I’ve done a post on grammar quizzes before, but another one of my favourite things is vocabulary. To be fair, a lot of the more unusual vocabulary is not used or recognised all that often. (Or ever.) But it is always interesting to find out words for things you’ve never considered before, and sometimes they may come in handy. That’s one of the reasons I love reading book. If I know an unusual word from a book, I will always remember exactly which book it’s from, the context, and about when I first read it. Sometimes TV shows teach words too. Has anyone else seen that Phineas and Ferb episode where they explained what an aglet was? That was enlightening. (I love that show.) Anyway, today I have a few websites with vocabulary quizzes to test your knowledge.
Merriam-Webster: Name That Thing
This is just a quick ten-question quiz where they show a picture of something and you have to know the correct vocabulary word for it. It’s unique because it’s visual vocabulary—they don’t just give you a word and ask you to pick out the right definition. This was really fun (despite being so short) and I got 9/10. (For those of you who have taken/will take it, it was the shoe one that tripped me up. That’s also what reminded me of aglets. As for the architecture one, I only knew that because I went on a trip to Washington, DC and my mom decided to sign up for a tour of the cathedrals. We got a lot of historical/architectural knowledge there. I also got a book that I haven’t looked at since.)
This is a great website that will donate ten grains of rice to the United Nations World Food Program for every question you get right. There are all sorts of subjects that they quiz you on but I remember having to use this website in grade school and my teacher had us do the vocabulary quizzes, so that’s what I’ve linked to. (There are grammar quizzes as well.) There are 60 levels of difficulty. I got to level 42 before getting one wrong, and level 44 before I seriously started going backwards. But overall I donated 1340 grains of rice! I’m not sure how much would make up a meal for someone, but hopefully it’s something. It depends on the size of the rice, but the number of grains in a cup can be anywhere from 6,000 to 8,000 (source here, may not be the best one) so my contribution may be around two cups. If that’s uncooked rice, that may be about a day’s worth of rice for one person. (For me, anyway—I cook and eat rice all the time.) Either way, the more the better, so try and get some of those questions right!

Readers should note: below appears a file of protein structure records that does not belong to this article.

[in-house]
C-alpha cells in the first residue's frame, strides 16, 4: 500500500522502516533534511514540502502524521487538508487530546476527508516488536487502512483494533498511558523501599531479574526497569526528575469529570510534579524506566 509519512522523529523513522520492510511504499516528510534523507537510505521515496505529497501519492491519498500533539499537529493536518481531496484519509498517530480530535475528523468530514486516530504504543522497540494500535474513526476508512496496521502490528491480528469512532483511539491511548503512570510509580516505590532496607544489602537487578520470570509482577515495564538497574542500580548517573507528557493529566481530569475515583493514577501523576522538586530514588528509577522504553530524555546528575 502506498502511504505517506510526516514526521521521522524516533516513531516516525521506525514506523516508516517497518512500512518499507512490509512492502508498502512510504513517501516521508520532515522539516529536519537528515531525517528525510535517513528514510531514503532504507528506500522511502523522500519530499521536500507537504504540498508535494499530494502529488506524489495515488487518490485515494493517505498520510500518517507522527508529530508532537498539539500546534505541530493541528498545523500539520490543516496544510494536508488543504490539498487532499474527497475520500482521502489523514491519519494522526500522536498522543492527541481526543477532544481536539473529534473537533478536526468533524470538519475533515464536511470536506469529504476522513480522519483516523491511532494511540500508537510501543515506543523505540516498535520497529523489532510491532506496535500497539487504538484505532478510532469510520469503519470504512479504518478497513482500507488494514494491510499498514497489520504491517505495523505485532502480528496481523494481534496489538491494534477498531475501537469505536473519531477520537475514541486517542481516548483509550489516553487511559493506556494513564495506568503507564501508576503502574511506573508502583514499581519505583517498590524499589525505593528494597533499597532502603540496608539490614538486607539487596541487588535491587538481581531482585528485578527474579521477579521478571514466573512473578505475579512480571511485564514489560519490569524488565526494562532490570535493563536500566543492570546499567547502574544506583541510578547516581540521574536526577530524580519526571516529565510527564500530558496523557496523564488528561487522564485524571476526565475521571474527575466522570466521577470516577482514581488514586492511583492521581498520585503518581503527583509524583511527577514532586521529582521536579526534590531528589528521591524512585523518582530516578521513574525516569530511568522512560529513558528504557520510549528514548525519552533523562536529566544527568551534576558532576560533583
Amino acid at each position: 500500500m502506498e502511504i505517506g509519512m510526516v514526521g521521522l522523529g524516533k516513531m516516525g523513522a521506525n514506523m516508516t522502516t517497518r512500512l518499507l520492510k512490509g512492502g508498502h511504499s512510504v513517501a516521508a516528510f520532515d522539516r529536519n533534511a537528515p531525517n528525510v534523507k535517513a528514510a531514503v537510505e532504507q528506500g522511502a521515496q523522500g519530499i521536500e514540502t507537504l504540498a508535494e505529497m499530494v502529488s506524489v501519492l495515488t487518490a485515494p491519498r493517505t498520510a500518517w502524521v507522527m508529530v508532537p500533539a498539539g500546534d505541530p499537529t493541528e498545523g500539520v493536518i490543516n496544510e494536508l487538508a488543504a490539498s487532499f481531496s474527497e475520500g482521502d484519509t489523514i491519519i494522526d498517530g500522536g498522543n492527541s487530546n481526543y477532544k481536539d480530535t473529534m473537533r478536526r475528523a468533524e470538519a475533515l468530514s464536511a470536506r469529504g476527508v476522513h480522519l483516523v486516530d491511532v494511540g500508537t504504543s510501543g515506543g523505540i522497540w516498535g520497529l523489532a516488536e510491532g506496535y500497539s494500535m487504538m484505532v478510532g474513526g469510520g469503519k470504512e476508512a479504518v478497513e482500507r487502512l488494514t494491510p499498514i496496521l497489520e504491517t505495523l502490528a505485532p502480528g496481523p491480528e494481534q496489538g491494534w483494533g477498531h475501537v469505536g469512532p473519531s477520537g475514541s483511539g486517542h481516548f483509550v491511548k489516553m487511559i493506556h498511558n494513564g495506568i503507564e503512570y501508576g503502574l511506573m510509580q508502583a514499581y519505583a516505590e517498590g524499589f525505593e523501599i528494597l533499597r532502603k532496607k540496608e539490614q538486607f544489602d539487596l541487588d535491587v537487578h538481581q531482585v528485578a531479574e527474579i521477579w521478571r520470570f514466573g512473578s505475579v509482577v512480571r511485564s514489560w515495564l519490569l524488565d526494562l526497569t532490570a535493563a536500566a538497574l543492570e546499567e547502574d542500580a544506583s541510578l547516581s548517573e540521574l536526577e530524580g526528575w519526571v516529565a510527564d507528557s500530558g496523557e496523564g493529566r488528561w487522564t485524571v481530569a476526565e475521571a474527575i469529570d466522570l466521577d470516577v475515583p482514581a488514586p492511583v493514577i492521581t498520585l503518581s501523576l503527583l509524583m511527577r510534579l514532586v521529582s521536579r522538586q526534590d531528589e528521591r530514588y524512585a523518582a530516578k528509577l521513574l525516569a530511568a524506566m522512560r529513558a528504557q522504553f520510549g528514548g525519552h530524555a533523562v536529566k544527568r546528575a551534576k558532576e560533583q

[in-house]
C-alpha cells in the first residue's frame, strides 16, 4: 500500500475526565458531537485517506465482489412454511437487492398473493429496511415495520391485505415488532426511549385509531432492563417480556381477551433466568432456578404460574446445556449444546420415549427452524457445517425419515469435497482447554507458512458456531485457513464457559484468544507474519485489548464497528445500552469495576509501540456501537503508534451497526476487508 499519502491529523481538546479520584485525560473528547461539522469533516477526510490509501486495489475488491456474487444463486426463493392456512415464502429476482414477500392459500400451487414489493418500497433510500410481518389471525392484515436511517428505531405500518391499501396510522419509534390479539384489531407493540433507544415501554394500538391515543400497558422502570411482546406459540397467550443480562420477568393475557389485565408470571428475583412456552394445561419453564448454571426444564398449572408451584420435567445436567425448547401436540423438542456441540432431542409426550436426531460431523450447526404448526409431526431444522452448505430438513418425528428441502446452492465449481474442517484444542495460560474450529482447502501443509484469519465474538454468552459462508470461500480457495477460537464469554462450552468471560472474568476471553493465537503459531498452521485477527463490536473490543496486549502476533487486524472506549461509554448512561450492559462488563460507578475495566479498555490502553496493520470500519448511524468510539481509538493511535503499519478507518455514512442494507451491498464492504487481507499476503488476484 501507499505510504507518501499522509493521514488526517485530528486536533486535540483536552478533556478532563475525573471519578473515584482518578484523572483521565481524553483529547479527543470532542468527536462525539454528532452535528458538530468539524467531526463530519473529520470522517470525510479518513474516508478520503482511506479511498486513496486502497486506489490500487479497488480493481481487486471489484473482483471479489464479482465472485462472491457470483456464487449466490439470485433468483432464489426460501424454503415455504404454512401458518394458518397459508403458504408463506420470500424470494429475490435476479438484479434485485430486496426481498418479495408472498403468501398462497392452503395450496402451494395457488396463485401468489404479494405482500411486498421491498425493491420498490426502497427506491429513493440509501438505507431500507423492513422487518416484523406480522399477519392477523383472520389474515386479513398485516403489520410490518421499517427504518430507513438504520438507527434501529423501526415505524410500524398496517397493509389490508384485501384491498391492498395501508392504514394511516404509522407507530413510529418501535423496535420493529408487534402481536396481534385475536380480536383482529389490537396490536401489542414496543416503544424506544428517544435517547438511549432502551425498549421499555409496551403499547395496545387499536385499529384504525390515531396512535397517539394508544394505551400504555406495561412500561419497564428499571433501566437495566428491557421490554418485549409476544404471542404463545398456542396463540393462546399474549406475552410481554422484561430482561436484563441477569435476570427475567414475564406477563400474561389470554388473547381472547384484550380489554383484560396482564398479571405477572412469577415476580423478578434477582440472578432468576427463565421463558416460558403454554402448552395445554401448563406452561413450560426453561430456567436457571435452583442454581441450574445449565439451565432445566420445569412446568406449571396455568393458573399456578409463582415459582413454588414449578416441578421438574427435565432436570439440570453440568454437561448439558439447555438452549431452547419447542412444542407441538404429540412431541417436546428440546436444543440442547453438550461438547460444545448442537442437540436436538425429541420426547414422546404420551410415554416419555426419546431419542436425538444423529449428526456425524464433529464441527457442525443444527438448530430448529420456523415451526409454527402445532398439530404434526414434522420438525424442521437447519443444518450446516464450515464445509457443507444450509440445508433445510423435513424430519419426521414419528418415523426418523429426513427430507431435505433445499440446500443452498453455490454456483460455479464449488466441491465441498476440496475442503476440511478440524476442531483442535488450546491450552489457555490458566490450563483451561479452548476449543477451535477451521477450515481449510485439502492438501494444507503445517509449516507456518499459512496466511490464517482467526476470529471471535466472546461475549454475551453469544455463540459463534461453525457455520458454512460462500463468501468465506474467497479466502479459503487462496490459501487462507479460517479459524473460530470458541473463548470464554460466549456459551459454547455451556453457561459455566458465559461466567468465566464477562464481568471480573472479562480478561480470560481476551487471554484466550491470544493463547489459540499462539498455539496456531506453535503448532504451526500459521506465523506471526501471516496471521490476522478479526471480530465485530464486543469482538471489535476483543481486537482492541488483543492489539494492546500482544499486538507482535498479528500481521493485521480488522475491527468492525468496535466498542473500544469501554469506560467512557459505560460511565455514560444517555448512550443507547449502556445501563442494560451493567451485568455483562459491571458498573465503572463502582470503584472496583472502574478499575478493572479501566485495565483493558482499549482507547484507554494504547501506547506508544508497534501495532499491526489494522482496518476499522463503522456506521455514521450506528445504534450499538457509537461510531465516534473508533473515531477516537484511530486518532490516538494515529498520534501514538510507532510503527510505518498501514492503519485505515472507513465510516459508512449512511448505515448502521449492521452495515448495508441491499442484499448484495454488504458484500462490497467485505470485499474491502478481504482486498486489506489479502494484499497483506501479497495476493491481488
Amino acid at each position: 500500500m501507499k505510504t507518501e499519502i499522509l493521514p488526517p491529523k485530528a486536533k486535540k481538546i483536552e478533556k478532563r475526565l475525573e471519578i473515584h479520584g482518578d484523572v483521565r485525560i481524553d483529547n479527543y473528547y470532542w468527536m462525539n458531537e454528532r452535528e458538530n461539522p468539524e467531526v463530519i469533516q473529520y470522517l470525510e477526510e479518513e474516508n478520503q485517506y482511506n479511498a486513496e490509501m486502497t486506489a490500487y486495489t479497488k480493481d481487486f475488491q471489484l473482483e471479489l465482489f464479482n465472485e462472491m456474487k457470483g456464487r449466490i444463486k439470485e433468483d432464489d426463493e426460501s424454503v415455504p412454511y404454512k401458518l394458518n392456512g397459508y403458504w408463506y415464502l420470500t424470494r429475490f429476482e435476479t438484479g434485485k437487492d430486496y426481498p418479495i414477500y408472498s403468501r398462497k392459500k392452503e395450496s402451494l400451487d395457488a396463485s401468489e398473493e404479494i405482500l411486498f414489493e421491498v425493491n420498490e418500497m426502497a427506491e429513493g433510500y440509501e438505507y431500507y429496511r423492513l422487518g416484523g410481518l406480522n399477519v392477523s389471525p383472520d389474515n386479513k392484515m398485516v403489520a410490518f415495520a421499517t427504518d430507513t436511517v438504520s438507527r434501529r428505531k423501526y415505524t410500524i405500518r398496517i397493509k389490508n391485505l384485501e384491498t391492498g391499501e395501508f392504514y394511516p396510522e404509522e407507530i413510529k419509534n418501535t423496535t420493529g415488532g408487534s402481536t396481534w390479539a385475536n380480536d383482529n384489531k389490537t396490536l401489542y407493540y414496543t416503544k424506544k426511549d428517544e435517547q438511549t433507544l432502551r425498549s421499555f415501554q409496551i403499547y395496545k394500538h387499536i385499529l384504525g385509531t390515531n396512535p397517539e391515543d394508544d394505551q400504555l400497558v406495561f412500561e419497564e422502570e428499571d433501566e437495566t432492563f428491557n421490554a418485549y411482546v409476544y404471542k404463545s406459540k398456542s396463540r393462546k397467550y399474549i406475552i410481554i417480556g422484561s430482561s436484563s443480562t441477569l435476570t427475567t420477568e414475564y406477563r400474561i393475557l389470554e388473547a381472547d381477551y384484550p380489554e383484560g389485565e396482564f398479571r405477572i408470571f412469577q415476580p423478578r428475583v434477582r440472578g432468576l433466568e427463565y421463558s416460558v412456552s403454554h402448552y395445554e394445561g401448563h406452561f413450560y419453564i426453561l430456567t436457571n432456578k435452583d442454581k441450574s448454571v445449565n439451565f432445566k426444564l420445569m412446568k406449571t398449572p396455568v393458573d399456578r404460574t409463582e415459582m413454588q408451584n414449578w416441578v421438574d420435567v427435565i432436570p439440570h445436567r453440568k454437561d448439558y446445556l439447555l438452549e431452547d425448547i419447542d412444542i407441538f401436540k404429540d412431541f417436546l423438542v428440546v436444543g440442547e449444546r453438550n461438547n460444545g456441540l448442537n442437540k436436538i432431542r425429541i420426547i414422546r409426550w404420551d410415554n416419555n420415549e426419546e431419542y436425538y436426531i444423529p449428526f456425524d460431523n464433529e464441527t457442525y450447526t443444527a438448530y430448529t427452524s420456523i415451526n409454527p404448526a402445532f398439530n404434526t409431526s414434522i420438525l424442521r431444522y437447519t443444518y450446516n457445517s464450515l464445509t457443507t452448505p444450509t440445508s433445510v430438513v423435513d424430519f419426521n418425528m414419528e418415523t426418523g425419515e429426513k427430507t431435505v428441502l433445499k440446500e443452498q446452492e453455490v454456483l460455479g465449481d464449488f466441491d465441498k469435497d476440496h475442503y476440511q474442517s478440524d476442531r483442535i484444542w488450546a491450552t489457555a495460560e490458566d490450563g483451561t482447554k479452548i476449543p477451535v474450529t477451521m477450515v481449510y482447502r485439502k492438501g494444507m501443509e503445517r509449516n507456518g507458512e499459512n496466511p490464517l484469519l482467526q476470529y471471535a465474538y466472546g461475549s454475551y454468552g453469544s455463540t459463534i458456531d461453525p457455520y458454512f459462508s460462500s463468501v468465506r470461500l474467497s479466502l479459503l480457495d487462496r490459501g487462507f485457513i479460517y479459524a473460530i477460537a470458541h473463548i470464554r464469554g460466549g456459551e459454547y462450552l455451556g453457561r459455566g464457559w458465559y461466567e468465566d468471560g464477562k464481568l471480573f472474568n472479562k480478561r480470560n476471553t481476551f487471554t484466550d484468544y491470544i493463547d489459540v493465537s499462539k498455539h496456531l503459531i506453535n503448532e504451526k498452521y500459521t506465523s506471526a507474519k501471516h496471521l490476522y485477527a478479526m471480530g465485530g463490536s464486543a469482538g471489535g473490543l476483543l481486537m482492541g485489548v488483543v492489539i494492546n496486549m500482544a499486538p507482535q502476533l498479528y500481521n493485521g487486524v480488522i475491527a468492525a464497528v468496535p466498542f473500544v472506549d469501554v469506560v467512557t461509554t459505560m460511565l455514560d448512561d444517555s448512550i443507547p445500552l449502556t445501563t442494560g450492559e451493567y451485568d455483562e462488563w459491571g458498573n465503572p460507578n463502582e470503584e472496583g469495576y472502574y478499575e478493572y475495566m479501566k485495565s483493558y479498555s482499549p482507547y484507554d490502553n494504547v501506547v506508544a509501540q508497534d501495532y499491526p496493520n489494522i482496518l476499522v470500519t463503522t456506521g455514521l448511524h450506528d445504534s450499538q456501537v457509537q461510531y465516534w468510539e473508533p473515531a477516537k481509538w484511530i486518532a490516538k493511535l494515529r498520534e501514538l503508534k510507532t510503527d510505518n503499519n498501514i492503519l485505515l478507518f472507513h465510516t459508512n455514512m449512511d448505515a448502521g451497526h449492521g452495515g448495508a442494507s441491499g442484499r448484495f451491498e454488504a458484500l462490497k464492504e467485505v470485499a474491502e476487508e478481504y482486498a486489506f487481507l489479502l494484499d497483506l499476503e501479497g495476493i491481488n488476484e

Games with Words: Vocabulary Test
This one was designed by researchers at Massachusetts Institute of Technology. After you take it you can see how well you did compared to other people your age and level of fluency and education. The questions range from easy to I’ve-never-heard-anything-remotely-close-to-this-word-in-fact-it-sounds-like-gibberish. The unfortunate thing is that they don’t tell you the answers at any point. But what’s interesting is that it’s not a definition-finding game, nor is it an exact-synonym game. It’s more of a word association game. You have to pick the word that is closest to the one at the top. It really requires a lot of thinking. I got 24/32 and I did as well as or better than 76% people of my age, education level, and fluency level.
I hope you try out these quizzes. If you do, tell me your results and any new words you learned. (If you have any fun stories about how you learned a particularly difficult word, I’d love to hear those too.) Have a wonderful day, and may your vocabulary be ever-expanding!